PAX East 2013 | Deus Ex: Human Revolution Director's Cut

Deus Ex: Human Revolution was released in August of 2011. Deus Ex: Human Revolution Director’s Cut will be released sometime in 2013. That’s about a twenty month long wait between releases. So, if you pardon me for being blunt, why the hell should we care? I got some answers at PAX East.

Before I go into the details of the game’s demonstration, I’d like to echo a familiar refrain: “This is the definitive version of the game.”

That’s what we’ve heard plenty of time dealing with similar director’s cuts and various ports onto new systems, but it’s also a statement Wii U owners have heard many times. It’s applicable with Ninja Gaiden 3: Razor’s Edge, Need for Speed: Most Wanted U, and it’s being used here once again. In the first two instances, the statement is pretty true. Will lightning strike a third time? Emile Pedneault, one of the game’s designers, is pretty confident that it will.

As you can expect, Pedneault wasn’t afraid to give the Wii U‘s GamePad plenty of love. Hacking by touch is cool, pulling up the game’s actual strategy guide is nifty, and the constant mini-map on the screen is pretty handy. But many people will cry out that these features aren’t essential, but instead gimmicky. So how do you help convince these stubborn fans that Deus Ex: Human Revolution Director’s Cut is worth there time? Again, this is a two-year old game we’re considering buying. Well, one way is to make the game look better. I’m not talking just about the visuals, either.

Pedneault wouldn’t specifically say that the Wii U‘s hardware allow them to make the Director’s Cut a better looking game with expanded environments, too. The game even felt bigger, something fellow journalists during the media demonstration also noticed. We couldn’t put our fingers on whether it was the camera’s field of view or optimized engine, but it did indeed look larger.


Of course, none of this would matter had developer Eidos Montreal tackled the game’s biggest issue: boss battles. In the original, players have the option to control protagonist Adam Jensen in various ways. One of these ways is to go through the game in a stealthy manner. However, you couldn’t exactly stick with this style when you arrived at various boss battles throughout the game. Many people complained that they felt completely out of place and unnecessary. It was like biting an apple and finding a plum inside. That’s not the case here, though. One of the first things we were shown was a demonstration of how boss battles now work. Jensen was able to hack into a turret and use said turret to eliminate a boss. While it allows players to stick to a stealthy style that may be better suited for them, everything was over in a relatively quick amount of time. It didn’t feel or look like a boss battle just happened; there was no sense of challenge.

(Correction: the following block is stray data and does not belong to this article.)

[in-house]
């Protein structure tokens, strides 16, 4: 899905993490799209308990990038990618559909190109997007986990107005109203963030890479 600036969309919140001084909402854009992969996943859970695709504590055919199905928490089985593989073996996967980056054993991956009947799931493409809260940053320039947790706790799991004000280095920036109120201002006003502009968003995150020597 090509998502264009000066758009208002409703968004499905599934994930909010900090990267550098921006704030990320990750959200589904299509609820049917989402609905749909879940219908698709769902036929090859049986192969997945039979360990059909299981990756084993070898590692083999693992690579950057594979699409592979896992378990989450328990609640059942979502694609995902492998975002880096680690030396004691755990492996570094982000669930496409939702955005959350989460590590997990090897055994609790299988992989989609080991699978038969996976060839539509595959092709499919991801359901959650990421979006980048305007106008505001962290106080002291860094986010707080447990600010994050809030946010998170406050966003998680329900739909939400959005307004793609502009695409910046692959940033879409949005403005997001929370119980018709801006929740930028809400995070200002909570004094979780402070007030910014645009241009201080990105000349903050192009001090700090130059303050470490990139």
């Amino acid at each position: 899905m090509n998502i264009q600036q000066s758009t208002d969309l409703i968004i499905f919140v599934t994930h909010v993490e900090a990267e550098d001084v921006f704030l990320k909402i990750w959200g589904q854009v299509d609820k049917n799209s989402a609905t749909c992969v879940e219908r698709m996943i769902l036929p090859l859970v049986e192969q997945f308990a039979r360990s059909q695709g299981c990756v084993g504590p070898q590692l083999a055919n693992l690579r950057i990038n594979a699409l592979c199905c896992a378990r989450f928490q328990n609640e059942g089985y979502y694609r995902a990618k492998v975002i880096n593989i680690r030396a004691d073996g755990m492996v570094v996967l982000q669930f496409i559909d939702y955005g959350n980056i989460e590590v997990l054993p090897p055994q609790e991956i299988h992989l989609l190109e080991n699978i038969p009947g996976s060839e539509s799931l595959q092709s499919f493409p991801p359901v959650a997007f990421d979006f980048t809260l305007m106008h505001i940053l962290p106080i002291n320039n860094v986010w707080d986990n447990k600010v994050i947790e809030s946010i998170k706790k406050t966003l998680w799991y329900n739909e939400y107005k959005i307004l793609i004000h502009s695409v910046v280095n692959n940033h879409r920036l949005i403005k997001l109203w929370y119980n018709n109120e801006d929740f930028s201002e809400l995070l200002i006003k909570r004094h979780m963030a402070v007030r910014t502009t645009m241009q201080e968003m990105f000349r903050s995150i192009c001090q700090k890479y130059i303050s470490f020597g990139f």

It seems strange, then, that one of the biggest changes for Deus Ex: Human Revolution Director’s Cut doesn’t appear to be its best. While the boss battle shown was one of the first in the game, it wasn’t necessarily the best way to demonstrate how they’ve been changed. Instead, I came away more impressed with the enhanced visuals and environments, as well as the game’s new hacking mode. I’m not talking about the pure touch-screen hacking either. As you hack, the game will still happen around you, which I can imagine can sometimes lead to a sense of urgency in tense moments. The in-game strategy guide, too, is something that I approve of, as it keeps players in the game without necessarily holding their hand. The help is there, but only if you want it.

Whether or not all these changes will lead to sales remain to be seen. Undoubtedly, Wii U owners who missed out on the original release will eat this up. But what about people who have already played through Adam Jensen’s story? Will this be the game to help win back the hardcore crowd with Nintendo? Is this the title that will move systems? Emile Pedneault would certainly like that to be the case, as he smiled and laughed that it’d be nice for the Director’s Cut to be the game that moves systems, but the chances of that are pretty slim. Still, it’s nice to see a developer show confidence in a game that’s appearing on a system that the public looks down on.

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